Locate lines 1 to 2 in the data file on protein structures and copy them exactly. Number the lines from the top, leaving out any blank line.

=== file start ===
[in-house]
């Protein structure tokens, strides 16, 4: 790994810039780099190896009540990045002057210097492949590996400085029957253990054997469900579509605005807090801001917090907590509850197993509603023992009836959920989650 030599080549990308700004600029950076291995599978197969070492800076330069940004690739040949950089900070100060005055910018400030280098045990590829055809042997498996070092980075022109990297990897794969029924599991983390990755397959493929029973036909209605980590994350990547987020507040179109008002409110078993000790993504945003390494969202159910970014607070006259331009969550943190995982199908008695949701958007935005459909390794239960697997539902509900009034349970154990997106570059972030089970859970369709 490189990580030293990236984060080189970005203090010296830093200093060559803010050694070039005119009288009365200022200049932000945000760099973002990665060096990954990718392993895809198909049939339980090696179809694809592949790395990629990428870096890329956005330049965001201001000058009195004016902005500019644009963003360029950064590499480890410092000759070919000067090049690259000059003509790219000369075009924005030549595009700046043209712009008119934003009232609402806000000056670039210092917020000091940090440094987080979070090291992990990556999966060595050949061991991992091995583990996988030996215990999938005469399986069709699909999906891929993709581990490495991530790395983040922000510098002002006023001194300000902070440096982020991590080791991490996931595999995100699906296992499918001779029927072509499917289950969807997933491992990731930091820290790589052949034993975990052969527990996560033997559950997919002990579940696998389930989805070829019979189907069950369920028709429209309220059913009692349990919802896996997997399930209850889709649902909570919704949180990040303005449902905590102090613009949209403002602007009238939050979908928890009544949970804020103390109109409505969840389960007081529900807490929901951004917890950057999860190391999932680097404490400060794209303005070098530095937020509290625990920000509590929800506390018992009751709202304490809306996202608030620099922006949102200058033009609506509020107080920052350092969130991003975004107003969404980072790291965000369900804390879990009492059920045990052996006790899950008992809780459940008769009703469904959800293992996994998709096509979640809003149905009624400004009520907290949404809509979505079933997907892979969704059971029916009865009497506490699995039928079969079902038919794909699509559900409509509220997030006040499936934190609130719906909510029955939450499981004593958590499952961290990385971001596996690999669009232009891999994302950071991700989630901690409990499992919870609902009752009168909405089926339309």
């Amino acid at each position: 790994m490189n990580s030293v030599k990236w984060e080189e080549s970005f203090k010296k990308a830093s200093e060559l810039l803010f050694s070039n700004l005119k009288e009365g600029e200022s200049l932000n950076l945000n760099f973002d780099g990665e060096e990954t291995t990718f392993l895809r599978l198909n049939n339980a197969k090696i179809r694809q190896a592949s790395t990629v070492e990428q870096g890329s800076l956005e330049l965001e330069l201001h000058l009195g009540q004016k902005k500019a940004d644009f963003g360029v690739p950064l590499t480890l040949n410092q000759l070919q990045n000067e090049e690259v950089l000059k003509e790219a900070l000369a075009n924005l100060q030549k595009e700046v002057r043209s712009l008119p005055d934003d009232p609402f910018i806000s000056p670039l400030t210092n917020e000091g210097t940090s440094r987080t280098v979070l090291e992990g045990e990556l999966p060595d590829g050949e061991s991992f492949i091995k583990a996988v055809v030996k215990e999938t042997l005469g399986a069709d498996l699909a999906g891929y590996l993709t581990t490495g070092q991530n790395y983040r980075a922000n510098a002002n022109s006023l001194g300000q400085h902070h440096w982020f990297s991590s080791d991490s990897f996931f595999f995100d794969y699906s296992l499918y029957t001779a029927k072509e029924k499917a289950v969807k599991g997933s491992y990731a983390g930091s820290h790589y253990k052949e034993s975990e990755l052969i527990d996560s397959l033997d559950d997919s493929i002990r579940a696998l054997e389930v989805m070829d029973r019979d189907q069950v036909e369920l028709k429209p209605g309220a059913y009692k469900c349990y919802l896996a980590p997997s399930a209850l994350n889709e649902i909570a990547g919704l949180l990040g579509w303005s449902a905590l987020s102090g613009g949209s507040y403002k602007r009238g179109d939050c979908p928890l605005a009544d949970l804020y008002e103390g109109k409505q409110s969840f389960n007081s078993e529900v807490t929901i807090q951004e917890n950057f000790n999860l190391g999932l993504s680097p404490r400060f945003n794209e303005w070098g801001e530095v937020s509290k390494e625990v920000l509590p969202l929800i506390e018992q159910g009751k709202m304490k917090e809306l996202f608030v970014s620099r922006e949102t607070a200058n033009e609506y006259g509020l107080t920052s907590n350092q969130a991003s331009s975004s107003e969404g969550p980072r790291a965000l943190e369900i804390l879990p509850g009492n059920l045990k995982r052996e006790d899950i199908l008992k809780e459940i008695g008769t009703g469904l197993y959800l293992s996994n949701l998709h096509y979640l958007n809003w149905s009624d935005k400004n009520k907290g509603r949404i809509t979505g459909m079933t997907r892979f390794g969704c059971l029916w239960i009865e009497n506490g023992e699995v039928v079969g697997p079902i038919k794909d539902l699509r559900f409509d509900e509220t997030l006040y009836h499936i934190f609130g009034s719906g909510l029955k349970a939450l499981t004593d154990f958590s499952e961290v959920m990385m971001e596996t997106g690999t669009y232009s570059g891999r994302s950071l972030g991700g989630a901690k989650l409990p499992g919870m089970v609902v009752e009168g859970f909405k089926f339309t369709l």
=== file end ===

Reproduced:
[in-house]
């Protein structure tokens, strides 16, 4: 790994810039780099190896009540990045002057210097492949590996400085029957253990054997469900579509605005807090801001917090907590509850197993509603023992009836959920989650 030599080549990308700004600029950076291995599978197969070492800076330069940004690739040949950089900070100060005055910018400030280098045990590829055809042997498996070092980075022109990297990897794969029924599991983390990755397959493929029973036909209605980590994350990547987020507040179109008002409110078993000790993504945003390494969202159910970014607070006259331009969550943190995982199908008695949701958007935005459909390794239960697997539902509900009034349970154990997106570059972030089970859970369709 490189990580030293990236984060080189970005203090010296830093200093060559803010050694070039005119009288009365200022200049932000945000760099973002990665060096990954990718392993895809198909049939339980090696179809694809592949790395990629990428870096890329956005330049965001201001000058009195004016902005500019644009963003360029950064590499480890410092000759070919000067090049690259000059003509790219000369075009924005030549595009700046043209712009008119934003009232609402806000000056670039210092917020000091940090440094987080979070090291992990990556999966060595050949061991991992091995583990996988030996215990999938005469399986069709699909999906891929993709581990490495991530790395983040922000510098002002006023001194300000902070440096982020991590080791991490996931595999995100699906296992499918001779029927072509499917289950969807997933491992990731930091820290790589052949034993975990052969527990996560033997559950997919002990579940696998389930989805070829019979189907069950369920028709429209309220059913009692349990919802896996997997399930209850889709649902909570919704949180990040303005449902905590102090613009949209403002602007009238939050979908928890009544949970804020103390109109409505969840389960007081529900807490929901951004917890950057999860190391999932680097404490400060794209303005070098530095937020509290625990920000509590929800506390018992009751709202304490809306996202608030620099922006949102200058033009609506509020107080920052350092969130991003975004107003969404980072790291965000369900804390879990009492059920045990052996006790899950008992809780459940008769009703469904959800293992996994998709096509979640809003149905009624400004009520907290949404809509979505079933997907892979969704059971029916009865009497506490699995039928079969079902038919794909699509559900409509509220997030006040499936934190609130719906909510029955939450499981004593958590499952961290990385971001596996690999669009232009891999994302950071991700989630901690409990499992919870609902009752009168909405089926339309």